twin.” This response refers to harmful, unpleasant, or undesirable effects after receiving an inert treatment. Although not as well studied as the placebos’ beneﬁcial results, these negative reactions are likely due to subjects’ pessimistic beliefs that range widely in nature, often taking the form of headaches, gastrointestinal distress, and many others. If the administration is accompanied by warnings of speciﬁc potential reactions, those effects are more apt to actually materialize. This fact alone may account for why almost all drug trials demonstrate signiﬁcant rates of undesirable “side effects” in the control (placebo) group. This provides ample reason for why proper research must include these latter comparisons. Several common maladies seem to emanate solely from the same mechanism, often called psychosomatic disorders. They usually feature various aches and pains or other subjective symptoms not explainable by objective medical testing. I believe such symptoms are really felt; that is, they are not “all in the head,” as is sometimes alleged. By contrast, pure fakery of symptoms (ie, malingering) falls outside of this realm. Sometimes these disorders are given various names such as somatoform disorder, psychogenic arthritis, ﬁbromyalgia, and chronic widespread pain disorder. More focused areas of pain also can result from emotional factors, and these include, among others, tension-type headaches, back pain, and chest pain. All are commonly associated with emotional tension and depression, which often is associated with an unexplained sense of fear. These conditions are quite prevalent and can be severely disabling, persistent, and often resistant to treatment. They are commonly accompanied with “panic attacks,” which are marked by extreme fear, diaphoresis, breathlessness, light-headed sensations, numbness and tingling of the extremities, bodily pains (often in the chest), general weakness, and even fainting. Extreme fear also often triggers hyperventilation—which produces chemical imbalances in the blood that account for many of the symptoms, including numbness and tingling of the extremities, weakness, and disturbed consciousness with fainting. This part of the disorder is easily conﬁrmed by reproducing the primary symptoms in an ofﬁce setting by instructing the patient to perform purposeful rapid breathing for at least 2 or 3 minutes. Once recognized, prevention and control are usually successful through explanation of symptom causation, combined, if necessary, with either intentional breath holding or rebreathing in a simple paper bag. These maneuvers not only relieve these symptoms, but help to allay the underlying anxiety that initially triggered the attack. This combination of anxiety and real physical consequences of hyperventilation is quite common, but the physical sensations of the latter are often overlooked components of “panic attacks,”27 and the combined disorder is quite common in general medical clinics,28 estimated as high as 5%-10%, a percentage that accords well with my personal experience. Another fascinating disorder with a purely mental origin is called “sociogenic illness” or, less commonly, “mass hysteria” or “conversion disorder.”29,30 This condition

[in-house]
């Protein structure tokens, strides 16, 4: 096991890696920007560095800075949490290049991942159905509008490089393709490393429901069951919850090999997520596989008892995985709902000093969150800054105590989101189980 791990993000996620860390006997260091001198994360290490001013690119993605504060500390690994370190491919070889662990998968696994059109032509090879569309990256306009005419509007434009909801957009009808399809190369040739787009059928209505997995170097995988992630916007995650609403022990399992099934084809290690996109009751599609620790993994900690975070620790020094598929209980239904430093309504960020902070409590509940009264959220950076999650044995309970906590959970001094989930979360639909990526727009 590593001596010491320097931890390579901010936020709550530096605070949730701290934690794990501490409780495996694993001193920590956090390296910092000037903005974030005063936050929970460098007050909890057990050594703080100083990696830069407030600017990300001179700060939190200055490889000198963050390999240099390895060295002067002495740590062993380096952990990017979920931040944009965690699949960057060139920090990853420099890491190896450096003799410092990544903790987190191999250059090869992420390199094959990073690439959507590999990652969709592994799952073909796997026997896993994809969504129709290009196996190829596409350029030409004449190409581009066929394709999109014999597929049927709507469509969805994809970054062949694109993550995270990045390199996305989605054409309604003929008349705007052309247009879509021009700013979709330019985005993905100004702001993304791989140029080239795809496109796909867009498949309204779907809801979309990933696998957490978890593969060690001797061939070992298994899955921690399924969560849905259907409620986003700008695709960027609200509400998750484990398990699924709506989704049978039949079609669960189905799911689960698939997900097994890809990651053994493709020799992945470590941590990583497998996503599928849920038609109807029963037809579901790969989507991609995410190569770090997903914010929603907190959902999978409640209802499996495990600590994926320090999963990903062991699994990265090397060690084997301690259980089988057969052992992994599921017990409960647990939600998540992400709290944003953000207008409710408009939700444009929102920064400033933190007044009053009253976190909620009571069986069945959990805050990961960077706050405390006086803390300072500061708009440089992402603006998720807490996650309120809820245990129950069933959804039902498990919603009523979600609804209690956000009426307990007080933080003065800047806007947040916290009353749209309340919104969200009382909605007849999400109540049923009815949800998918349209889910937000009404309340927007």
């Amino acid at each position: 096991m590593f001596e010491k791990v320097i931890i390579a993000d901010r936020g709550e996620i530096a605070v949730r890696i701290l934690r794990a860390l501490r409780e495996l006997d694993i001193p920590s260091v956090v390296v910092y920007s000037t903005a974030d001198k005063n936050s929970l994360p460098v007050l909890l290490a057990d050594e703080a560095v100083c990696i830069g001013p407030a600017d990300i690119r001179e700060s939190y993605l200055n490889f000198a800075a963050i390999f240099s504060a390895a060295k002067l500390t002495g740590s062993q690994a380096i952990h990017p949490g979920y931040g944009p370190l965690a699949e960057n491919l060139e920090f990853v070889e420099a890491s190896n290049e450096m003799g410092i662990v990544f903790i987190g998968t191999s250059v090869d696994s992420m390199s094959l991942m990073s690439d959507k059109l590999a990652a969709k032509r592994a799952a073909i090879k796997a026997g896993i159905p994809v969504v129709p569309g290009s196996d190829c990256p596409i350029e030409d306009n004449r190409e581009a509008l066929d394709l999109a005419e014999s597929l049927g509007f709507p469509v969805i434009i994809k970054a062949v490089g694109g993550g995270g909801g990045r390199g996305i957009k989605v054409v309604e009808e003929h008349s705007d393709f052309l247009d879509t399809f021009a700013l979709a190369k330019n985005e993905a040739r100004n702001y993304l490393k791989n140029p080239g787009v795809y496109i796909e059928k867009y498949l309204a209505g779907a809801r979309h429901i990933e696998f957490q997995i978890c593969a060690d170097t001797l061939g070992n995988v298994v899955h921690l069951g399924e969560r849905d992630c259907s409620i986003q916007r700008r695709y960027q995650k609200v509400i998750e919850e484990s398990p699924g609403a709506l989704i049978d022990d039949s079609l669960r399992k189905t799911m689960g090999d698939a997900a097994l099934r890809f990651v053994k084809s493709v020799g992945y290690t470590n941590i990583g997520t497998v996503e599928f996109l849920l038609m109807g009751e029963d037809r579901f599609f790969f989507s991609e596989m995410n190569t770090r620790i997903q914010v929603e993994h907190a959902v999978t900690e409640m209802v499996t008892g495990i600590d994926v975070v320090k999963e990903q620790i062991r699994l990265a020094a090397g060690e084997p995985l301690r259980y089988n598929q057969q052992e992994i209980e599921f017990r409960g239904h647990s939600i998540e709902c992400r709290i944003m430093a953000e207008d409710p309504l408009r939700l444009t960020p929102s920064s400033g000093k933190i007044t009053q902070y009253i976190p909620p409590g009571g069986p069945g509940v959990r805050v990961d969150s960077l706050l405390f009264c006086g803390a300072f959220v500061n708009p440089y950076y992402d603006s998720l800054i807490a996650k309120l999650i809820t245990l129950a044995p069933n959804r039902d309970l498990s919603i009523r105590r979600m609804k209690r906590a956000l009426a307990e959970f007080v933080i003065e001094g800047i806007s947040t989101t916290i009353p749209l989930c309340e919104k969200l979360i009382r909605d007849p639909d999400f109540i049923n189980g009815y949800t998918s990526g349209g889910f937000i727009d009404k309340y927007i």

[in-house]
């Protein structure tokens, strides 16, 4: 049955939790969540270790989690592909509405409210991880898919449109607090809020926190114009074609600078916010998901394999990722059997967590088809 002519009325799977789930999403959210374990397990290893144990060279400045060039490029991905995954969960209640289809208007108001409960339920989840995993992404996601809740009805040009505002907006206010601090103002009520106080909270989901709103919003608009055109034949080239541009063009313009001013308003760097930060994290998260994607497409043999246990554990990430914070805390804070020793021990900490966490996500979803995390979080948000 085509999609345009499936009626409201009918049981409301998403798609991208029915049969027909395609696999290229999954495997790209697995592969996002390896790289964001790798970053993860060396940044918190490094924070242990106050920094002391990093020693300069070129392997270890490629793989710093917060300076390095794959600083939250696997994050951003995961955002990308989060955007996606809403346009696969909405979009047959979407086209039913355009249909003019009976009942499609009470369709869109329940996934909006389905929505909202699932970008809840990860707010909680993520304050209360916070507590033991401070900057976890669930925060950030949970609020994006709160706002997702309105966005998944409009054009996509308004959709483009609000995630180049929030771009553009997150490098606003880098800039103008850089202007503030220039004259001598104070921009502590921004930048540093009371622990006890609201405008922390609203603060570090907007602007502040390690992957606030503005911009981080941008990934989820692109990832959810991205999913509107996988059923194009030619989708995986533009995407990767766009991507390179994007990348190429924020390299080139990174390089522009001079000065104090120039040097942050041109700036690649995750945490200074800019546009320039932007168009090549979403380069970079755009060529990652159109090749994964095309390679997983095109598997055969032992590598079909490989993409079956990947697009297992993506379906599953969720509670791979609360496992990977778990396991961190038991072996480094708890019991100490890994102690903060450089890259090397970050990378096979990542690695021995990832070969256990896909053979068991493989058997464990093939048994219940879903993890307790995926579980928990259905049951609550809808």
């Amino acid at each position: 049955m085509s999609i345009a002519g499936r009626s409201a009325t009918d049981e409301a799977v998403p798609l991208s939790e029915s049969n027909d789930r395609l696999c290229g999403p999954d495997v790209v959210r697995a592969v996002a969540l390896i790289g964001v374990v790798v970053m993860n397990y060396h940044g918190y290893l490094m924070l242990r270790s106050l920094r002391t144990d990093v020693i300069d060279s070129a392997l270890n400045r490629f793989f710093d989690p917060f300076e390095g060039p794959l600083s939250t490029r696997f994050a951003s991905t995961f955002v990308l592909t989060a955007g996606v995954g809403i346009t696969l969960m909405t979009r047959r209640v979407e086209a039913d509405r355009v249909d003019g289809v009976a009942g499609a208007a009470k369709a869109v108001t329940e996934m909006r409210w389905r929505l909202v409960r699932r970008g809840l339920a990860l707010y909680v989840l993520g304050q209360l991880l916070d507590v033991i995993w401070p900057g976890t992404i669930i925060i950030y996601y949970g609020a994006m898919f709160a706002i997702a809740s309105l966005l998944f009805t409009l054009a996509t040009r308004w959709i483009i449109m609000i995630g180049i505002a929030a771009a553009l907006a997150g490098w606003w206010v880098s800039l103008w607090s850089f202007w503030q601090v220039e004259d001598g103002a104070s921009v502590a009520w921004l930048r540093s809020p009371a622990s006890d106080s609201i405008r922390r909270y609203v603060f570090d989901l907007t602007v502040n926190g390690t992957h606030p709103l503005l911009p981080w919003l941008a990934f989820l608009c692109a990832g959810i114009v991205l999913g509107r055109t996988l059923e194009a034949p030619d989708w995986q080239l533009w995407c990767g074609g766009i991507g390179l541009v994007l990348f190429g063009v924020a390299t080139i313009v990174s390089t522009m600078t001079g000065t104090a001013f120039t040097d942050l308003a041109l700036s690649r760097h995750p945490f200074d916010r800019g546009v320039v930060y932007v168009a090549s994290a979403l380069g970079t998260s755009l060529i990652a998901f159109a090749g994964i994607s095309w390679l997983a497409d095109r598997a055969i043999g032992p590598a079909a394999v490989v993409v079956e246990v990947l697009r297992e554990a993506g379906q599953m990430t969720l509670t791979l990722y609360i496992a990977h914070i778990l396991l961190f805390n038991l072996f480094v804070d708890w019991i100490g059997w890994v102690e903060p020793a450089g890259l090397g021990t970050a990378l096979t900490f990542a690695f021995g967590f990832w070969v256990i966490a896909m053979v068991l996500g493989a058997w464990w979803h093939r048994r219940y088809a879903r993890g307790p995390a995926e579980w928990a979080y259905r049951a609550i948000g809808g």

487 usually occurs in several individuals within a group but has no identiﬁable physical cause. It demonstrates how suggestion can produce apparently physical ailments, which can be quite variable, including blindness, nausea, headache, paralysis, inability to speak, and many others. Reports vary widely, and may include outbreaks of spasms, tics, and “seizures,” being especially common in young girls. Most of these outbreaks appear to result from stress to one individual that rapidly spreads by unconscious mimicry. For instance, in 2007 a mysterious illness swept through a boarding school in Mexico,31 causing 600 girls to suffer nausea, general discomfort, and buckling knees that left many unable to walk. Batteries of tests revealed no physical explanation. Many other similar outbreaks militate strongly in favor of purely psychogenic origins, and further underline the complexity among the brainebody interactions.
CONCLUSIONS When apparent improvement follows a given intervention, the results are often attributed to a preceding act. Confusion about causation may result from not only the placebo effect, but also from the post hoc error that results from failure to recognize that many illnesses will improve or resolve with time alone. Faith healers and those providing “miracle” alternative treatments take advantage of these same principles, often to great ﬁnancial gain. Even conventional medical practitioners often intervene in some way—by pill or procedure—and, without knowing what caused the improvement, may claim credit for the apparent response. Because we all want good results when encountering such situations, a moral dilemma is created by the question of whether it is proper to inform a patient that s/he may have beneﬁtted from a placebo effect, which may jeopardize the apparent improvement or relief. There is no answer to this ethical dilemma. Although most of our treatments are supported by scientiﬁc rationale, we often have no way of separating physical from placebo effects. Physicians must maintain a healthy degree of skepticism and humility about apparent “responses” to treatments, using the principles described above in order to better understand what we are— or are not—accomplishing to provide the best possible outcomes for our patients.